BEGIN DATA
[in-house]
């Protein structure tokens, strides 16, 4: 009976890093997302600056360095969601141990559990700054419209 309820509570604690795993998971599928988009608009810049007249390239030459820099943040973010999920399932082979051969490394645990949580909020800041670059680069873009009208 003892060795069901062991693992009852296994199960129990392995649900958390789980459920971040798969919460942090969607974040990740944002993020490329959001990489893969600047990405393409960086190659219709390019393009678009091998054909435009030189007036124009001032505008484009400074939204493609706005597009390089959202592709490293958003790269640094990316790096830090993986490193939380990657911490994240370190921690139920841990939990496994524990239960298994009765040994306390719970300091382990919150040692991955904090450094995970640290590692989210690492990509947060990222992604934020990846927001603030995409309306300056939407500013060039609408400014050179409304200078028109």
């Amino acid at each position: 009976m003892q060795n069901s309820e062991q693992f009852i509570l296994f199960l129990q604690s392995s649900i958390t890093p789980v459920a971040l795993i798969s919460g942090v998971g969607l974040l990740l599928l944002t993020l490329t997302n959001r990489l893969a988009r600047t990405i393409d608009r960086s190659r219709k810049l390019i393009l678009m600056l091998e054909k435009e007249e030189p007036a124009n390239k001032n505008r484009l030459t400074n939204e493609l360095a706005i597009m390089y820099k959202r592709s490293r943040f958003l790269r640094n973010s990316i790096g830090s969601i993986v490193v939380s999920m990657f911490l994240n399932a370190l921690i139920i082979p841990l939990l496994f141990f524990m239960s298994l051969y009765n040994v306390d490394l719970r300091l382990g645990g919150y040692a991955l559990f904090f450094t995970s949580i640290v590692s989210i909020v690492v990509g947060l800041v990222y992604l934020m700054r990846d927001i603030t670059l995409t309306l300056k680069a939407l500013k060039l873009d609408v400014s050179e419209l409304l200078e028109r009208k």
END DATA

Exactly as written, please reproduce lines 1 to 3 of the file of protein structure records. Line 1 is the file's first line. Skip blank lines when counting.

[in-house]
């Protein structure tokens, strides 16, 4: 009976890093997302600056360095969601141990559990700054419209 309820509570604690795993998971599928988009608009810049007249390239030459820099943040973010999920399932082979051969490394645990949580909020800041670059680069873009009208 003892060795069901062991693992009852296994199960129990392995649900958390789980459920971040798969919460942090969607974040990740944002993020490329959001990489893969600047990405393409960086190659219709390019393009678009091998054909435009030189007036124009001032505008484009400074939204493609706005597009390089959202592709490293958003790269640094990316790096830090993986490193939380990657911490994240370190921690139920841990939990496994524990239960298994009765040994306390719970300091382990919150040692991955904090450094995970640290590692989210690492990509947060990222992604934020990846927001603030995409309306300056939407500013060039609408400014050179409304200078028109």
């Amino acid at each position: 009976m003892q060795n069901s309820e062991q693992f009852i509570l296994f199960l129990q604690s392995s649900i958390t890093p789980v459920a971040l795993i798969s919460g942090v998971g969607l974040l990740l599928l944002t993020l490329t997302n959001r990489l893969a988009r600047t990405i393409d608009r960086s190659r219709k810049l390019i393009l678009m600056l091998e054909k435009e007249e030189p007036a124009n390239k001032n505008r484009l030459t400074n939204e493609l360095a706005i597009m390089y820099k959202r592709s490293r943040f958003l790269r640094n973010s990316i790096g830090s969601i993986v490193v939380s999920m990657f911490l994240n399932a370190l921690i139920i082979p841990l939990l496994f141990f524990m239960s298994l051969y009765n040994v306390d490394l719970r300091l382990g645990g919150y040692a991955l559990f904090f450094t995970s949580i640290v590692s989210i909020v690492v990509g947060l800041v990222y992604l934020m700054r990846d927001i603030t670059l995409t309306l300056k680069a939407l500013k060039l873009d609408v400014s050179e419209l409304l200078e028109r009208k």